So that’s a brief description of what crossovers do. From here on out, the discussion will get a little more technical. If you’re not already versed in some audio vocabulary and concepts, we recommend that you first read “The Science of Sound” before proceeding. If you’re fairly well learned in this subject, then let’s have some fun and get down to the nitty gritty!
How does a crossover do that?
Crossovers use circuits with components to create the specific range of frequencies and output that are tailored for each driver. You might be surprised to learn that most crossover networks only use the following three components:
- Resistors – These components are used to reduce the output of a driver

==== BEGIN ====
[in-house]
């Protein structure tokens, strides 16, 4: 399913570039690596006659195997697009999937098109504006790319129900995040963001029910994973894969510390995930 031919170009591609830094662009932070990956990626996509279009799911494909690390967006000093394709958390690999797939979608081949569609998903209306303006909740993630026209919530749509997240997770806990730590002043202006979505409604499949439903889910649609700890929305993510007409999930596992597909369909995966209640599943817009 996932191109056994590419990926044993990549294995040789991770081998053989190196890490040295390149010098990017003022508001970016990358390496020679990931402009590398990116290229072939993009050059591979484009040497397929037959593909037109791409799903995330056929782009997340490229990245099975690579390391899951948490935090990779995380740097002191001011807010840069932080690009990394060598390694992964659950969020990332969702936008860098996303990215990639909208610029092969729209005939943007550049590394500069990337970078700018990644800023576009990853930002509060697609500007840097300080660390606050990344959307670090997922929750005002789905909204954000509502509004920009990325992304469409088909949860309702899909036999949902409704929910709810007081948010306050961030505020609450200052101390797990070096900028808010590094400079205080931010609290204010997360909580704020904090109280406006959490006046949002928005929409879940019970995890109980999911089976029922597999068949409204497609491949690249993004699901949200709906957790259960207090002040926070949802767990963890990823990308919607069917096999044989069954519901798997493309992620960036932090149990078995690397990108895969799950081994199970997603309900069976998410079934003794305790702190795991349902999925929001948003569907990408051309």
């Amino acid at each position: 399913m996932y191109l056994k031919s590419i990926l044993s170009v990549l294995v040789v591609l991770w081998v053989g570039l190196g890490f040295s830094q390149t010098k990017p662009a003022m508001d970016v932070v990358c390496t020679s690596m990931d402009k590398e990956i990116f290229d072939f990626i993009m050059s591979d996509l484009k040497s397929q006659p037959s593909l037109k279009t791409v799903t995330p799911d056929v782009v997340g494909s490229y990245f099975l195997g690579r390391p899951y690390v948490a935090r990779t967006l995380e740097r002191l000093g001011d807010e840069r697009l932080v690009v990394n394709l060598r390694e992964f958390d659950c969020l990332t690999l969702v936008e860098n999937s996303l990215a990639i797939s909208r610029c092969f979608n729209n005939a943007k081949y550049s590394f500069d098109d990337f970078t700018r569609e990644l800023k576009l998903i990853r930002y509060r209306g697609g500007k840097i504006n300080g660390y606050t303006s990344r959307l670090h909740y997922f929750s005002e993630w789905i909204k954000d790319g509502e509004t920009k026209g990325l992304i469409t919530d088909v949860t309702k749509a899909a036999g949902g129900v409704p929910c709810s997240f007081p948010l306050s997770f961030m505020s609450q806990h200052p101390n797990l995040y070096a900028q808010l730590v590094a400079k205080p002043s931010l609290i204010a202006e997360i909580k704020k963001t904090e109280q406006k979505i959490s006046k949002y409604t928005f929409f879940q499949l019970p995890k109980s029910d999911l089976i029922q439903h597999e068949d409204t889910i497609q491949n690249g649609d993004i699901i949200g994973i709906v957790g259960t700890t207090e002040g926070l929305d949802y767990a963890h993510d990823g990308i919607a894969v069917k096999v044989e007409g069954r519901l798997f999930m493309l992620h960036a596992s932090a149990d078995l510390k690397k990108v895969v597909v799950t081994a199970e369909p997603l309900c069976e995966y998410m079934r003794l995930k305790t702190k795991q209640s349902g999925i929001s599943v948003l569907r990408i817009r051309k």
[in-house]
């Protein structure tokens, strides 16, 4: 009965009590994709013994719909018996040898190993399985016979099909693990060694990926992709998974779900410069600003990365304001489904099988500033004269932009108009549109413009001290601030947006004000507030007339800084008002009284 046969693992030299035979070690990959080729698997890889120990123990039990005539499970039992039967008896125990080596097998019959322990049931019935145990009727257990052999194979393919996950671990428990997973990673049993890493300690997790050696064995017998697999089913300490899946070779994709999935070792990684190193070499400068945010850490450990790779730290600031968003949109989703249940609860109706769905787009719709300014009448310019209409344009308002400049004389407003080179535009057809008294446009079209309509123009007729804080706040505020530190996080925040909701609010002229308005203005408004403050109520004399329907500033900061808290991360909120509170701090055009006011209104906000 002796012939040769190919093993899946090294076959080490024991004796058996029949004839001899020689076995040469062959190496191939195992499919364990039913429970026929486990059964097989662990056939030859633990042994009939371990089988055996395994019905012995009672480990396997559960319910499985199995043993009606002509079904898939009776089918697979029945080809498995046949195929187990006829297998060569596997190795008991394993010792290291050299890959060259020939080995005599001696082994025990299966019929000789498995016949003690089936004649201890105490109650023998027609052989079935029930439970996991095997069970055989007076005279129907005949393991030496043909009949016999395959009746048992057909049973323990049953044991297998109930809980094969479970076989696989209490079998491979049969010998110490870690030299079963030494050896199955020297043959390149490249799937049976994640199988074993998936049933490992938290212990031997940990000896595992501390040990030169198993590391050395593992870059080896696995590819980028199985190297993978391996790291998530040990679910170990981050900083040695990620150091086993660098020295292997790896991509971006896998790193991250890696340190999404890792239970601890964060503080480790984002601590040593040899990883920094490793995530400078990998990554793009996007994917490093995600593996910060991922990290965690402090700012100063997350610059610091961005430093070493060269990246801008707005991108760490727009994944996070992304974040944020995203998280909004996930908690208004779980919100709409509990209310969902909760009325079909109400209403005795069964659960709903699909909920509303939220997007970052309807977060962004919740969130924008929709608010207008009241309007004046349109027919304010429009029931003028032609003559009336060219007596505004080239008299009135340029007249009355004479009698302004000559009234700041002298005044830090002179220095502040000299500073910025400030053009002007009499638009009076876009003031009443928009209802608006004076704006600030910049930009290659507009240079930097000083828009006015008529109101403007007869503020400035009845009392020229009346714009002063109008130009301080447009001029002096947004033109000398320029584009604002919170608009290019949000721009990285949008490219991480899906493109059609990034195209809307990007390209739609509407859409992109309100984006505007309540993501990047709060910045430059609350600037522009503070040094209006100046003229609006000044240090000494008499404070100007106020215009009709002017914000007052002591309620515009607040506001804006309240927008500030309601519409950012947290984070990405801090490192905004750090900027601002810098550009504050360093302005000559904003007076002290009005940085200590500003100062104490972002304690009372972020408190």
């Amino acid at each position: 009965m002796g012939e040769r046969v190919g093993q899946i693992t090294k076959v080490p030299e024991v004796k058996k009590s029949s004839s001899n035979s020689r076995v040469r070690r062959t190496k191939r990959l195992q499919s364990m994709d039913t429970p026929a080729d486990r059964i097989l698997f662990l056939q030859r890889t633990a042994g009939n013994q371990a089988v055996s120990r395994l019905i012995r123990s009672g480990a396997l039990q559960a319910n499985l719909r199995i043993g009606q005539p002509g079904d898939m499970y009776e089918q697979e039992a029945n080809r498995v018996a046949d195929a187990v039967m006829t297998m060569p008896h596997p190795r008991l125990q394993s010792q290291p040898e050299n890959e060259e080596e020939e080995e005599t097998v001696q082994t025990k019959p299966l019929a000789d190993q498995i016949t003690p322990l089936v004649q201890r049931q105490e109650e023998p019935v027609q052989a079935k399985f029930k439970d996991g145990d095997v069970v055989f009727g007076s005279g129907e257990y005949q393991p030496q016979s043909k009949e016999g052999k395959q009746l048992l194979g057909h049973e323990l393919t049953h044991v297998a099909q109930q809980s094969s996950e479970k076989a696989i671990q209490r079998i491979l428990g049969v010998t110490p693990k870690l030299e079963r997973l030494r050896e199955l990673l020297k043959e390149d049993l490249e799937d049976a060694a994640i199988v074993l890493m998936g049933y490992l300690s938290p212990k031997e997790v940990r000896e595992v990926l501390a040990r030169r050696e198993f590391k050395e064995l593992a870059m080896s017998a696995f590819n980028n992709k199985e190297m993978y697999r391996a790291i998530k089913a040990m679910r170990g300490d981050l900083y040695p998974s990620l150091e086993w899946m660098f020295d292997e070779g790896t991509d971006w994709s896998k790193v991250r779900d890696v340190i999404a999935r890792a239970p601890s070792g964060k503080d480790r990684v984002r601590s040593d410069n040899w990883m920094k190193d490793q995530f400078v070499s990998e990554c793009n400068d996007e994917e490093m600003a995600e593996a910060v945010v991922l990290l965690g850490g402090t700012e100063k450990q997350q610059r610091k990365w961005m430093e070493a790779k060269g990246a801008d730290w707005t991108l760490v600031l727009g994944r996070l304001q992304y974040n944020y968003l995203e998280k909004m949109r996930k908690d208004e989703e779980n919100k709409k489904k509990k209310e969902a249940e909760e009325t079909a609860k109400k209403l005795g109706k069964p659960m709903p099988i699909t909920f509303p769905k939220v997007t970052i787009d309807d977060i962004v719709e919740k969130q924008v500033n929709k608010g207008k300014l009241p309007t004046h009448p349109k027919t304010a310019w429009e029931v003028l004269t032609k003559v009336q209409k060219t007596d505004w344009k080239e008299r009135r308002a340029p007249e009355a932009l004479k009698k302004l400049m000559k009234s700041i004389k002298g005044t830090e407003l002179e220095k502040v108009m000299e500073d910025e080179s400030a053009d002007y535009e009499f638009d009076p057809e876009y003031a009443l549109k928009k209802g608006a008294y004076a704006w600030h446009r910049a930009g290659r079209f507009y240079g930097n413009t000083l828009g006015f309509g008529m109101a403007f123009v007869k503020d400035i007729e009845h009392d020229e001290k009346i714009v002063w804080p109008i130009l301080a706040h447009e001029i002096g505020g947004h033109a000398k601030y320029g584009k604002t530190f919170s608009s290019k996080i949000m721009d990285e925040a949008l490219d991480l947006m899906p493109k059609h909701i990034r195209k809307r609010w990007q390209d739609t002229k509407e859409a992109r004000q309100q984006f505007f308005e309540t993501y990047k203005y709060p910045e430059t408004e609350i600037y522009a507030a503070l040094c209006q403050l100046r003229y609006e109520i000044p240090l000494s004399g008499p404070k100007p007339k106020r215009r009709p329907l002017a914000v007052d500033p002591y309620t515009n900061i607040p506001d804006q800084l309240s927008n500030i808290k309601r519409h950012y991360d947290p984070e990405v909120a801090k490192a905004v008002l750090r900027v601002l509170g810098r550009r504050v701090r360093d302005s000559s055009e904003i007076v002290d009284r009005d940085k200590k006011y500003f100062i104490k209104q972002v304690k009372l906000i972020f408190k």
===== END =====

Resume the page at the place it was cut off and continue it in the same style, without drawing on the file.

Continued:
- Capacitors – Components which act as high pass filters and block low frequencies while passing high frequencies
- Coils or Inductors – These are low pass filters and block high frequencies while passing low frequencies
Resistors: Say an amplifier is delivering 10 watts of power to an 8 ohm tweeter. Then you place an 8 ohm resistor in line with it (in series), how much power will reach the tweeter? The answer is 2.5 watts. The new 8 ohm + 8 ohm load tells the amplifier to deliver only half the power as before (5 watts) and half of that power is “used” by the resistor; half by the tweeter. This would attenuate, or lessen, the entire tweeter’s range by 6 dB if, in fact, the tweeter was 8 ohms at all frequencies. So this is how resistors can reduce the output of a particular driver.